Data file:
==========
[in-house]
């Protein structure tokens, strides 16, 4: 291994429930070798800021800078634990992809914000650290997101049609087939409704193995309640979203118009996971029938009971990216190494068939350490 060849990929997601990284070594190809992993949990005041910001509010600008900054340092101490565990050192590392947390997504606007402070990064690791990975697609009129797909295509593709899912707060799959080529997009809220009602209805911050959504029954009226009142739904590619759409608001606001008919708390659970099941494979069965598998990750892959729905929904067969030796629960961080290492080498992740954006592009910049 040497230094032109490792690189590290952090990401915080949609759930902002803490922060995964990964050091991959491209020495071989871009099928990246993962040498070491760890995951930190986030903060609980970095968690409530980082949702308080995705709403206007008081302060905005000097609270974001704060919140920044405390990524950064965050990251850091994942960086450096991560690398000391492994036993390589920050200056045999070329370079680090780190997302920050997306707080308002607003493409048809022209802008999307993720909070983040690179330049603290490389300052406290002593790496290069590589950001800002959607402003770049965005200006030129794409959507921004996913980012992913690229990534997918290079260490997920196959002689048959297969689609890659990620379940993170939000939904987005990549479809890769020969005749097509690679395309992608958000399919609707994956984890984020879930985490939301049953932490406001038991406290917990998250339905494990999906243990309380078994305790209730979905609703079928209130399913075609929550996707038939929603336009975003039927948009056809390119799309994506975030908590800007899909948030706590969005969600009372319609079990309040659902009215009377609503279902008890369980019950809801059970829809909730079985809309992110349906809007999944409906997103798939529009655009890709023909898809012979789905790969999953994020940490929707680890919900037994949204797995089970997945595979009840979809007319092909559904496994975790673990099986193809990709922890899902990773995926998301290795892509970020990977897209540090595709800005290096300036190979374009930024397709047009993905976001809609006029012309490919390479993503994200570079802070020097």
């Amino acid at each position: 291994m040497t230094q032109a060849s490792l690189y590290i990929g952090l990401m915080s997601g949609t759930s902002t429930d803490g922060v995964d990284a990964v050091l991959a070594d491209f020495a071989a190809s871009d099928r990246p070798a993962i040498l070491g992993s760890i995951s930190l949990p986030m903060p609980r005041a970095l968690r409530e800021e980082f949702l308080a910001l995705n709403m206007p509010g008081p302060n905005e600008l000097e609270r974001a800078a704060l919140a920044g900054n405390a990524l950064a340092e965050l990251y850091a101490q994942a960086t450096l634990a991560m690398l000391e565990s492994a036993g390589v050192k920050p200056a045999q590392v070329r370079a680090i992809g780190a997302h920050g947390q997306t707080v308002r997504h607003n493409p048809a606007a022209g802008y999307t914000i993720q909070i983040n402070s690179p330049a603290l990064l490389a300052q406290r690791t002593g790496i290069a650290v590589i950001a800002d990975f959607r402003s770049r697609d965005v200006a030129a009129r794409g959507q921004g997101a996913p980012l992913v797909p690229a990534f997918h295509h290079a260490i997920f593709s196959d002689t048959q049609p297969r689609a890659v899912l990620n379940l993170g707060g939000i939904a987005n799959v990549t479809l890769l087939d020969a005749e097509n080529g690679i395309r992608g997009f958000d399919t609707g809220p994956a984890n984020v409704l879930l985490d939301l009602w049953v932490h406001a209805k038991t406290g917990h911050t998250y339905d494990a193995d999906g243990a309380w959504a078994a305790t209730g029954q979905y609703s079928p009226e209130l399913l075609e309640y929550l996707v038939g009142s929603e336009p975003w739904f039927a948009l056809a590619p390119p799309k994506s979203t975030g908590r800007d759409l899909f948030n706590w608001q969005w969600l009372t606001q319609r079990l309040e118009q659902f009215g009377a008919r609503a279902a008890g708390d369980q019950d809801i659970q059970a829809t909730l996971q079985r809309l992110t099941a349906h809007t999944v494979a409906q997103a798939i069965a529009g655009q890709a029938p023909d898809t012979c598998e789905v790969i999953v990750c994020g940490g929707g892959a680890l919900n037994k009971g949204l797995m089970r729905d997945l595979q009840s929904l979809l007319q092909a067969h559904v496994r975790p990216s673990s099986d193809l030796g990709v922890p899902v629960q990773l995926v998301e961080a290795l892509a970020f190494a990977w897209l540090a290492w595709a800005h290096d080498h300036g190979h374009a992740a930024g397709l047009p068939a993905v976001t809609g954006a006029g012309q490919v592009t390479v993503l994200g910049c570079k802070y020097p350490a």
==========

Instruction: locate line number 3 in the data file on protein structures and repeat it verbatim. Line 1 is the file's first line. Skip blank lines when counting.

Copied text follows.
């Amino acid at each position: 291994m040497t230094q032109a060849s490792l690189y590290i990929g952090l990401m915080s997601g949609t759930s902002t429930d803490g922060v995964d990284a990964v050091l991959a070594d491209f020495a071989a190809s871009d099928r990246p070798a993962i040498l070491g992993s760890i995951s930190l949990p986030m903060p609980r005041a970095l968690r409530e800021e980082f949702l308080a910001l995705n709403m206007p509010g008081p302060n905005e600008l000097e609270r974001a800078a704060l919140a920044g900054n405390a990524l950064a340092e965050l990251y850091a101490q994942a960086t450096l634990a991560m690398l000391e565990s492994a036993g390589v050192k920050p200056a045999q590392v070329r370079a680090i992809g780190a997302h920050g947390q997306t707080v308002r997504h607003n493409p048809a606007a022209g802008y999307t914000i993720q909070i983040n402070s690179p330049a603290l990064l490389a300052q406290r690791t002593g790496i290069a650290v590589i950001a800002d990975f959607r402003s770049r697609d965005v200006a030129a009129r794409g959507q921004g997101a996913p980012l992913v797909p690229a990534f997918h295509h290079a260490i997920f593709s196959d002689t048959q049609p297969r689609a890659v899912l990620n379940l993170g707060g939000i939904a987005n799959v990549t479809l890769l087939d020969a005749e097509n080529g690679i395309r992608g997009f958000d399919t609707g809220p994956a984890n984020v409704l879930l985490d939301l009602w049953v932490h406001a209805k038991t406290g917990h911050t998250y339905d494990a193995d999906g243990a309380w959504a078994a305790t209730g029954q979905y609703s079928p009226e209130l399913l075609e309640y929550l996707v038939g009142s929603e336009p975003w739904f039927a948009l056809a590619p390119p799309k994506s979203t975030g908590r800007d759409l899909f948030n706590w608001q969005w969600l009372t606001q319609r079990l309040e118009q659902f009215g009377a008919r609503a279902a008890g708390d369980q019950d809801i659970q059970a829809t909730l996971q079985r809309l992110t099941a349906h809007t999944v494979a409906q997103a798939i069965a529009g655009q890709a029938p023909d898809t012979c598998e789905v790969i999953v990750c994020g940490g929707g892959a680890l919900n037994k009971g949204l797995m089970r729905d997945l595979q009840s929904l979809l007319q092909a067969h559904v496994r975790p990216s673990s099986d193809l030796g990709v922890p899902v629960q990773l995926v998301e961080a290795l892509a970020f190494a990977w897209l540090a290492w595709a800005h290096d080498h300036g190979h374009a992740a930024g397709l047009p068939a993905v976001t809609g954006a006029g012309q490919v592009t390479v993503l994200g910049c570079k802070y020097p350490a």